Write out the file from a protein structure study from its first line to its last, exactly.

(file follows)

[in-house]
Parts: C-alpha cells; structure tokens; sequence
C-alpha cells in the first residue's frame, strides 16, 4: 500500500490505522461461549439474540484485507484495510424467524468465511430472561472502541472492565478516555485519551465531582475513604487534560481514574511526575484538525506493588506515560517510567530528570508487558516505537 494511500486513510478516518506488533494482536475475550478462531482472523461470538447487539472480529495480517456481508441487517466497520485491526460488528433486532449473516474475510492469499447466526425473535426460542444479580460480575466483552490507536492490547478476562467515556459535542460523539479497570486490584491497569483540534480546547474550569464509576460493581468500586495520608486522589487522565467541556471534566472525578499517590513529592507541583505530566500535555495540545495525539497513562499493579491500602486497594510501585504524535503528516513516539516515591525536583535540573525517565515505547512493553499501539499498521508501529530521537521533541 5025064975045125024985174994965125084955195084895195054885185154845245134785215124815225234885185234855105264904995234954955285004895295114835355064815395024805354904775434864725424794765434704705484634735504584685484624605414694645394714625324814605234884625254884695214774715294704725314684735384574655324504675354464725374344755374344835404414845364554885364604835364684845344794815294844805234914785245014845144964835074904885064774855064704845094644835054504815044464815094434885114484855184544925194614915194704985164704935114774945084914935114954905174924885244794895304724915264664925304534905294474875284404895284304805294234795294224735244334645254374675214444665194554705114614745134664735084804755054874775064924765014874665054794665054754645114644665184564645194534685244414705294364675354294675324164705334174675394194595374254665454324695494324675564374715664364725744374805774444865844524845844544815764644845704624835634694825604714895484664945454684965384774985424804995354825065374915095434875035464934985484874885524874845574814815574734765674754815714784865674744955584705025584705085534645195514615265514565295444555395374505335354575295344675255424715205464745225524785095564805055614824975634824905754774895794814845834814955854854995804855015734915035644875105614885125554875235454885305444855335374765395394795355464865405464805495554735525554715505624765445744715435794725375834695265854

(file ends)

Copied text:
[in-house]
Parts: C-alpha cells; structure tokens; sequence
C-alpha cells in the first residue's frame, strides 16, 4: 500500500490505522461461549439474540484485507484495510424467524468465511430472561472502541472492565478516555485519551465531582475513604487534560481514574511526575484538525506493588506515560517510567530528570508487558516505537 494511500486513510478516518506488533494482536475475550478462531482472523461470538447487539472480529495480517456481508441487517466497520485491526460488528433486532449473516474475510492469499447466526425473535426460542444479580460480575466483552490507536492490547478476562467515556459535542460523539479497570486490584491497569483540534480546547474550569464509576460493581468500586495520608486522589487522565467541556471534566472525578499517590513529592507541583505530566500535555495540545495525539497513562499493579491500602486497594510501585504524535503528516513516539516515591525536583535540573525517565515505547512493553499501539499498521508501529530521537521533541 5025064975045125024985174994965125084955195084895195054885185154845245134785215124815225234885185234855105264904995234954955285004895295114835355064815395024805354904775434864725424794765434704705484634735504584685484624605414694645394714625324814605234884625254884695214774715294704725314684735384574655324504675354464725374344755374344835404414845364554885364604835364684845344794815294844805234914785245014845144964835074904885064774855064704845094644835054504815044464815094434885114484855184544925194614915194704985164704935114774945084914935114954905174924885244794895304724915264664925304534905294474875284404895284304805294234795294224735244334645254374675214444665194554705114614745134664735084804755054874775064924765014874665054794665054754645114644665184564645194534685244414705294364675354294675324164705334174675394194595374254665454324695494324675564374715664364725744374805774444865844524845844544815764644845704624835634694825604714895484664945454684965384774985424804995354825065374915095434875035464934985484874885524874845574814815574734765674754815714784865674744955584705025584705085534645195514615265514565295444555395374505335354575295344675255424715205464745225524785095564805055614824975634824905754774895794814845834814955854854995804855015734915035644875105614885125554875235454885305444855335374765395394795355464865405464805495554735525554715505624765445744715435794725375834695265854